‘No legal reason not to’: Why Met’s partygate probe may not prevent Sue Gray publishing inquiry in full

A row over how much of the investigation into alleged Downing Street lockdown parties will be published has erupted over claims only some of it may be made public.

Downing Street has suggested sections of the report will be published after the Met Police announced on Tuesday it is investigating several of the gatherings in question.

It said the inquiry, carried out by top civil servant Sue Gray, can still be published but only the parts not being investigated by the police.

Live reaction and fallout as police investigation launched – politics latest

Undated handout photo issued by GOV.UK of Sue Gray, second permanent secretary at the Department for Levelling Up, Housing and Communities, who will take over from Cabinet Secretary Simon Case who has "recused himself" from leading an investigation into lockdown-breaking parties across Whitehall, following allegations of gatherings in his own department. Issue date: Issue date: Friday December 17, 2021.
There is a row over how much of the Sue Gray investigation will be released

However, Sky News understands the Met has not raised an objection to the inquiry being released – in full – before its own criminal investigation has concluded.

Boris Johnson‘s spokesman has insisted No 10 is not trying to block publication of the report but it is in talks with Ms Gray’s team and the Met over what can be published.

As Ms Gray is understood to have finished, or nearly finished, her investigation this means the report could be published in the coming days.

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Additionally, more than 130,000 members of the public have signed a petition calling for the full transcript to be released, in the name of democracy and transparency.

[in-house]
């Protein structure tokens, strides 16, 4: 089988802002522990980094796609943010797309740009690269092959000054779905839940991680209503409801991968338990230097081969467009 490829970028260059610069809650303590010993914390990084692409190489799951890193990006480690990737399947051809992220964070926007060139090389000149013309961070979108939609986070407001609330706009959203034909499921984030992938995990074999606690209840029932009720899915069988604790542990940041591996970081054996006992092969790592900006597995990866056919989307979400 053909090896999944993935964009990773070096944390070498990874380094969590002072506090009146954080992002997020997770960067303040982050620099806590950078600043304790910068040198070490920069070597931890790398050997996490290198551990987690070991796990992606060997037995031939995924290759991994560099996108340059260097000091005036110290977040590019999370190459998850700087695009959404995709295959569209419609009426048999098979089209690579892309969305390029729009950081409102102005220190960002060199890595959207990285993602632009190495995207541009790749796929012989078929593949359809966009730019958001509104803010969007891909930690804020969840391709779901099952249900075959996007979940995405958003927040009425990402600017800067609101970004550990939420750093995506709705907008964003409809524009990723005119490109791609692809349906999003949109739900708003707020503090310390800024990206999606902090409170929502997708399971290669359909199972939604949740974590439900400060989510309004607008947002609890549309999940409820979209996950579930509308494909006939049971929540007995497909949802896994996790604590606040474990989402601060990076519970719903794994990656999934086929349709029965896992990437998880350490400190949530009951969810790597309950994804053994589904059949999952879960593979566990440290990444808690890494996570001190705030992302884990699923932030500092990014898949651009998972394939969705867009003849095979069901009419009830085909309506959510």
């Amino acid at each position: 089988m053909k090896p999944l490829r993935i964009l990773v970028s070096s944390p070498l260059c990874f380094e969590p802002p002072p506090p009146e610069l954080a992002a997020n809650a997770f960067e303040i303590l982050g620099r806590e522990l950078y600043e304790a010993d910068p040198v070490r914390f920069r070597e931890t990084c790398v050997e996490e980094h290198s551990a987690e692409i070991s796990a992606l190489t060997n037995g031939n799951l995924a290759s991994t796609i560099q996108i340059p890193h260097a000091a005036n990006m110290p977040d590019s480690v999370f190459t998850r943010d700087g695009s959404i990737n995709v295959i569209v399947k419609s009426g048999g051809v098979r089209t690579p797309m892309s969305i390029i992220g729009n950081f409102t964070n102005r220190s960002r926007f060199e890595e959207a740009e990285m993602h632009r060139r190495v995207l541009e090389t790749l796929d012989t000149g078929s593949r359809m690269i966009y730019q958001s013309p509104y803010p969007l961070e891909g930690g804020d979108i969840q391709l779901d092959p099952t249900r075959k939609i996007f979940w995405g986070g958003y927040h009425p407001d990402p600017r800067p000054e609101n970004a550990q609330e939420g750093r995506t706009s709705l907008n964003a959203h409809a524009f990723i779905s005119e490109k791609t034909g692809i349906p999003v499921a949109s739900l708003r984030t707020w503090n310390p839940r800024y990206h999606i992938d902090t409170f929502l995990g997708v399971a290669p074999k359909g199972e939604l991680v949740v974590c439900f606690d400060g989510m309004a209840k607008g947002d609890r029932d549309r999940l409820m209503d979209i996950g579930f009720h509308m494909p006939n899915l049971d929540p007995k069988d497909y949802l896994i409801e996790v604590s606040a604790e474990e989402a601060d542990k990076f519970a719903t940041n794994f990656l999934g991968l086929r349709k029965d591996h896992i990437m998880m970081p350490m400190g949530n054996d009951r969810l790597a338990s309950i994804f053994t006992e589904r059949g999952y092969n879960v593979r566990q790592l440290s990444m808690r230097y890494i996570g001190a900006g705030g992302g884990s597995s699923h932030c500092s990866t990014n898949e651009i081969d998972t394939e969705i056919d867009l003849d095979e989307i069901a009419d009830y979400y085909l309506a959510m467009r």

Read more: Boris Johnson willing to be interviewed by police but does not think he has broken law – No 10

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PM welcomes police inquiry

Can the full report be legally published?

Yes, according to barrister and legal commentator Chris Daw.

He told Sky News: “There is absolutely no legal reason the report couldn’t be released in full.

“We’re talking about an investigation into breaches of the COVID regulations and they’re not subject to contempt of court legislation.

“They would only ever be heard in a magistrates’ court, there’s never a prospect of a jury trial.”

Mr Daw said the only reason to not release the report in full “would be political”.

“I would struggle to think of a better argument for public interest than this report,” he added.

Read more: What could Sue Gray’s inquiry into No 10 parties mean for PM and who decides what happens next?

Armed police officers walk past the media gathered outside 10 Downing Street, London, as Prime Minister Boris Johnson faces fresh allegations of breaking coronavirus rules after Downing Street admitted he had a birthday celebration inside No 10 during the first lockdown. Picture date: Tuesday January 25, 2022.
The Met Police are investigating some of the alleged parties

Can all the evidence be published alongside the report?

Ms Gray has gathered evidence in the form of interviews, emails and texts.

However, the Cabinet Office is understood to be considering publishing a limited report of Ms Gray’s findings, with the names of some individuals who are facing disciplinary action removed.

Mr Daw said there is “no legal reason everything can’t be published” but it is “a matter for the government to decide”.

The only exception, he said, would be if witnesses have given evidence under the protection of whistleblowing legislation, which “would provide legal difficulties”.

“Assuming they were taken without assurances of whistleblowing protection, I see no reason all the evidence isn’t published as well,” he said.

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Deputy PM Dominic Raab said how the report is published “will be for the prime minister to decide,” he told the BBC over the weekend.

Labour has called for it to be published in full, “with all accompanying evidence”.

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